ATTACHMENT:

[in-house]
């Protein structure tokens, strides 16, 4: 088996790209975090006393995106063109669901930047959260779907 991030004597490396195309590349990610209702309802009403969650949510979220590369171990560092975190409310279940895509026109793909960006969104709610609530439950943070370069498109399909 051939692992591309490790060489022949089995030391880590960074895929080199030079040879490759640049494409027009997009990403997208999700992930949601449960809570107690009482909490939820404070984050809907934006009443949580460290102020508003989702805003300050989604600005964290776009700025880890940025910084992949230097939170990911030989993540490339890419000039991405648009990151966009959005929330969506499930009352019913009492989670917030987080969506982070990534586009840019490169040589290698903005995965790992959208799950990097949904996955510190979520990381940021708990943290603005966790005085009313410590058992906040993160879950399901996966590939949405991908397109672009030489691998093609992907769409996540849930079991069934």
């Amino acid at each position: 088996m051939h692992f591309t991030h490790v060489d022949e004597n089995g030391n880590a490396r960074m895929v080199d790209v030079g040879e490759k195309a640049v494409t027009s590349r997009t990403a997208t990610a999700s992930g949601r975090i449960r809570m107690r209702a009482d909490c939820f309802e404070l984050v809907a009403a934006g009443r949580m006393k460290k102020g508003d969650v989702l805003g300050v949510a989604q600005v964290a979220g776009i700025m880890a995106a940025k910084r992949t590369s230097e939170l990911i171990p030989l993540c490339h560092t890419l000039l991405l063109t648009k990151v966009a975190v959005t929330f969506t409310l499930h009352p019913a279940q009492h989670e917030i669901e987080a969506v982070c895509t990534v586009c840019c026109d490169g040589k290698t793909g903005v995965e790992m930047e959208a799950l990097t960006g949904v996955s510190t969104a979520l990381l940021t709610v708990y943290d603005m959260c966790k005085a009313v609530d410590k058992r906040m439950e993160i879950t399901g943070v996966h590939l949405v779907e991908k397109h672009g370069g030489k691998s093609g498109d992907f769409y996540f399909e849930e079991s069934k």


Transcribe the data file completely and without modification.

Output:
[in-house]
């Protein structure tokens, strides 16, 4: 088996790209975090006393995106063109669901930047959260779907 991030004597490396195309590349990610209702309802009403969650949510979220590369171990560092975190409310279940895509026109793909960006969104709610609530439950943070370069498109399909 051939692992591309490790060489022949089995030391880590960074895929080199030079040879490759640049494409027009997009990403997208999700992930949601449960809570107690009482909490939820404070984050809907934006009443949580460290102020508003989702805003300050989604600005964290776009700025880890940025910084992949230097939170990911030989993540490339890419000039991405648009990151966009959005929330969506499930009352019913009492989670917030987080969506982070990534586009840019490169040589290698903005995965790992959208799950990097949904996955510190979520990381940021708990943290603005966790005085009313410590058992906040993160879950399901996966590939949405991908397109672009030489691998093609992907769409996540849930079991069934």
């Amino acid at each position: 088996m051939h692992f591309t991030h490790v060489d022949e004597n089995g030391n880590a490396r960074m895929v080199d790209v030079g040879e490759k195309a640049v494409t027009s590349r997009t990403a997208t990610a999700s992930g949601r975090i449960r809570m107690r209702a009482d909490c939820f309802e404070l984050v809907a009403a934006g009443r949580m006393k460290k102020g508003d969650v989702l805003g300050v949510a989604q600005v964290a979220g776009i700025m880890a995106a940025k910084r992949t590369s230097e939170l990911i171990p030989l993540c490339h560092t890419l000039l991405l063109t648009k990151v966009a975190v959005t929330f969506t409310l499930h009352p019913a279940q009492h989670e917030i669901e987080a969506v982070c895509t990534v586009c840019c026109d490169g040589k290698t793909g903005v995965e790992m930047e959208a799950l990097t960006g949904v996955s510190t969104a979520l990381l940021t709610v708990y943290d603005m959260c966790k005085a009313v609530d410590k058992r906040m439950e993160i879950t399901g943070v996966h590939l949405v779907e991908k397109h672009g370069g030489k691998s093609g498109d992907f769409y996540f399909e849930e079991s069934k």